Cetaganda, by Lois McMaster Bujold

>> Thursday, August 21, 2014

TITLE: Cetaganda
AUTHOR: Lois McMaster Bujold

PAGES: 352

SETTING: Futuristic
TYPE: Sci-fi
SERIES: 5th full-length title in the Vorkosigan series

Miles Vorkosigan and his cousin Ivan are sent on a diplomatic mission to the court of the Cetagandan Empire, Barrayar's former enemy. This sophisticated, genetically advanced but in many ways alien society both fascinates and repels, and when the Cetagandan Empress and her attendant die suddenly, Miles and Ivan find themselves embroiled in intrigues that are hard to fathom. Ivan's romances and Miles' infatuation with a noble Cetagandan lady further complicate matters.

Cetaganda is one of those "filling in the blanks" books. It comes after The Vor Game in chronological order, but it was actually written after two or three more books were out. As far as I can tell, that means that the whole issue of Miles as Admiral Naismith and the Dendarii Free Mercenaries is left to one side (I'm assuming something will happen in that area in the next few books), and we get a little side-adventure.

That side-adventure takes place in Cetaganda, of all places. Miles and his cousin Ivan Vorpatril are on an official mission, representing Barrayar at a state funeral. Trouble starts even before they properly land. The Barrayaran ship is directed to a docking bay which is strangely deserted. A strange man in a technician's overall comes on-board, a scuffle ensues and he runs off, leaving Miles and Ivan in possession of a mysterious object the man had in his pocket. By the time they get redirected to the right docking bay (containing the expected full complement of Cetagandan officials to provide a proper ceremonial reception), they have decided to keep quiet about it. They'll just tell the Imperial Security man as soon as they get to the embassy.

Turns out the ImpSec man is away on a short trip, and that's enough to get Miles investigating on his own. Because clearly, something very strange is going on. Before long, Miles and Ivan (pressured by Miles, of course) are fully involved in what could become a truly damaging mess, both for Cetaganda and for Barrayar.

I found the plot entertainingly convoluted. Miles is Miles, though, so his brainpower and gift for strategic thinking allow him to make some quite impressive deductions. But really, it's all about the world-building here, and that succeeds only in parts.

On the positive side, Cetaganda is quite a fun place to read about, with its noble ladies floating about in opaque white bubbles and its aristocratic classes obsessed with aesthetics and genetic manipulation. It all creates some fantastic visual pictures. Most of all, I liked that Bujold is trying to explore some quite interesting concepts with this world, such as where does power really come from.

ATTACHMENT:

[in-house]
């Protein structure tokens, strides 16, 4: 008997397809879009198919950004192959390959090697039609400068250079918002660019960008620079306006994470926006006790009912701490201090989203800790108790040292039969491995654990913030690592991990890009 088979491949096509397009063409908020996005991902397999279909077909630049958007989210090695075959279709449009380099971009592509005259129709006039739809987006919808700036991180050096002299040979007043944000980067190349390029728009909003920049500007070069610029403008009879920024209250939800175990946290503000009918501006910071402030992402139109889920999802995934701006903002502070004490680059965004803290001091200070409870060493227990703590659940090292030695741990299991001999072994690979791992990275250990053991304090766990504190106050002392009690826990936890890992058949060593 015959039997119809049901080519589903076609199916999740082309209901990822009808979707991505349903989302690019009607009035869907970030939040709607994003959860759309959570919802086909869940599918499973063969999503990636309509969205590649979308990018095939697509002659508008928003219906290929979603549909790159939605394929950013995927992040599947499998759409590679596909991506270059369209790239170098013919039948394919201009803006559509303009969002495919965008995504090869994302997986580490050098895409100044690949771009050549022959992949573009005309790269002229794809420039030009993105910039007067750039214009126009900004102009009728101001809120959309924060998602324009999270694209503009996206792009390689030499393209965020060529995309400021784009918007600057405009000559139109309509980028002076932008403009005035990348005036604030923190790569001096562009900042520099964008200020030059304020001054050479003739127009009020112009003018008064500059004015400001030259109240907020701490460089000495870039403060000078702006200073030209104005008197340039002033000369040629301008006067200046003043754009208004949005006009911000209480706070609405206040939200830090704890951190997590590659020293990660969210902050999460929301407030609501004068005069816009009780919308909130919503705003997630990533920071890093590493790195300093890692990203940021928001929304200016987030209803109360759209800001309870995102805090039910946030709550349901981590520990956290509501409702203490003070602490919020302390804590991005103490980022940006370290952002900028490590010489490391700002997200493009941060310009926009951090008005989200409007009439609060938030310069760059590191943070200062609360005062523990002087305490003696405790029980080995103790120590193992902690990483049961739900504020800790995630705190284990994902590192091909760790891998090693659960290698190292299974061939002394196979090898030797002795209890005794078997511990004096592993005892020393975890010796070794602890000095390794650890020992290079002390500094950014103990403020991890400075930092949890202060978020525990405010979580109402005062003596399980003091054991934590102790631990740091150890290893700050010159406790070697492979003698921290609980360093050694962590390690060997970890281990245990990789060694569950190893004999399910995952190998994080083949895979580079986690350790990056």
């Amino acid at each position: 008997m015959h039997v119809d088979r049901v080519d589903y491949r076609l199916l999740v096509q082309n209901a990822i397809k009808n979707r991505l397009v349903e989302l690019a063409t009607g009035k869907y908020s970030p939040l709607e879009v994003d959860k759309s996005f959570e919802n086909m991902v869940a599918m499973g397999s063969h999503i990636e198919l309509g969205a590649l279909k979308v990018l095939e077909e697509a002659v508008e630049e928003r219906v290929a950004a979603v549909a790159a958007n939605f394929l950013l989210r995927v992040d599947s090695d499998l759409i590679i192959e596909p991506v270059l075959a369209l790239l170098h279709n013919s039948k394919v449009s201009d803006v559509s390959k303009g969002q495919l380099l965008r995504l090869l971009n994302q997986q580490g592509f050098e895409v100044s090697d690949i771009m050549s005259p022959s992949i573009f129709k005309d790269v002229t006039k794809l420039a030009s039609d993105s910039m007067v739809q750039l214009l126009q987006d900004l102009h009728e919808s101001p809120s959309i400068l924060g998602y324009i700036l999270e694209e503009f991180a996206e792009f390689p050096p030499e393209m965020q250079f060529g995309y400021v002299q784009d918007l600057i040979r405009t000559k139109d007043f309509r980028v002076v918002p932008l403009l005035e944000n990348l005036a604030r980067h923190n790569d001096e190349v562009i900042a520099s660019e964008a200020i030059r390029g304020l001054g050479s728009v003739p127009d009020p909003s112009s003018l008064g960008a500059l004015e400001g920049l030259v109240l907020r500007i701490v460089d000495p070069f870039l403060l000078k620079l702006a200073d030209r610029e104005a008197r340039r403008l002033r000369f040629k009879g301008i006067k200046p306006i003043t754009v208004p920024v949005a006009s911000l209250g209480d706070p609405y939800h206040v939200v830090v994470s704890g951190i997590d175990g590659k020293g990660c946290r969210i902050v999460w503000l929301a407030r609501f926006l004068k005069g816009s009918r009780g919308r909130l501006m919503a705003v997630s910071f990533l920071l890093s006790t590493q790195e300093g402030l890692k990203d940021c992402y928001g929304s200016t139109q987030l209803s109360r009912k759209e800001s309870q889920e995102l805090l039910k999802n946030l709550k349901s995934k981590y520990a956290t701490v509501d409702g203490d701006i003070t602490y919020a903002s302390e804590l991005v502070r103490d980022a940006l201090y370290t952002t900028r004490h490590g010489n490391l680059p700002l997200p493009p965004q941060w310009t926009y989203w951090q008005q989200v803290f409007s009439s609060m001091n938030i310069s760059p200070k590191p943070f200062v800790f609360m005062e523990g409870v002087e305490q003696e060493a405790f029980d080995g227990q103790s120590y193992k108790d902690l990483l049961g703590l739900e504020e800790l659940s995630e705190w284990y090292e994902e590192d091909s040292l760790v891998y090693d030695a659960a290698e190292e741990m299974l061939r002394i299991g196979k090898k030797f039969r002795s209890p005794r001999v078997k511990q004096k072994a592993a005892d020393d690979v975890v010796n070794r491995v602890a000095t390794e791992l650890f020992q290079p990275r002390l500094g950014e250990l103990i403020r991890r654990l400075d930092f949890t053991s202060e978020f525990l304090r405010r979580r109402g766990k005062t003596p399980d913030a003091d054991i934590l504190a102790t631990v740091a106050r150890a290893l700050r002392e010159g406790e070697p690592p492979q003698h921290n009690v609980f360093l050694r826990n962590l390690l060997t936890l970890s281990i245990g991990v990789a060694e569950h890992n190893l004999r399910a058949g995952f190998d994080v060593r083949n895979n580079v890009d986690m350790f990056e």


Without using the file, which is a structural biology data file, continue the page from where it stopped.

It's a world, however, that doesn't really bear too much examination. When Bujold describes and contrasts Barrayar and Beta Colony, I get it. Given their history, the way they work makes sense. With Cetaganda, I never completely bought the way their culture is supposed to have evolved. I don't know if it's an intrinsically flawed concept or just that we don't get enough depth here, but I just wasn't convinced.

That isn't a fatal flaw, though, and on the whole, I enjoyed this very much.

MY GRADE: A strong B.


Anonymous,  21 August 2014 at 13:07  

I've been enjoying your reviews of the Vorkosigan books, and tend to agree with most of your comments on them. This is one of the books in the series that I liked when I first read, but which I almost never reread, unlike Memory, or even The Mountains of Mourning. I'm looking forward to more reviews on Miles and his adventures!


Darlynne,  21 August 2014 at 22:36  

Does this book explain why the Cetagandans are so despised by the Barrayarans? I'm thinking of things that happen in later books that make the issue seem more than just enemies.

Marianne McA,  21 August 2014 at 23:52  

I always think of this as the Ivan-and-the-kittens book.

I'm not sure the Cetagandans ever made sense to me - plus for the products of such superior evolution, they never seem to actually prove to be superior. (Maybe that's the point she's making.)

On the bright side, my personal take on the series is that once you're past this (and 'Ethan', but I don't count it) it's all good until Diplomatic Immunity.

Rosario 22 August 2014 at 06:44  

Aoife: Thanks! It does feel a bit more insubstantial than the rest. Enjoyable, but no more than that.

Darlynne: So far all I've seen is about Cetaganda having invaded Barrayar at the time of Miles' grandfather. They're also the other big guys in the neighbourhood, so always looking to gain an advantage. I haven't really seen anything to indicate they are particularly despised, other than the Barrayarans finding their culture very weird!

Marianne: Oh, yes, that scene! *shudders*

That the thing, all the weird bits of their culture seem like such an obviously bad idea. But there must have done really well a couple of generations back, I suppose.

I have already read Ethan, I'm glad to say (the not-very-positive review will be posted in the next couple of days, and I'll be all caught up on my Bujold reviews). Can't wait to read the next!

Post a Comment

Blog template by simplyfabulousbloggertemplates.com

Back to TOP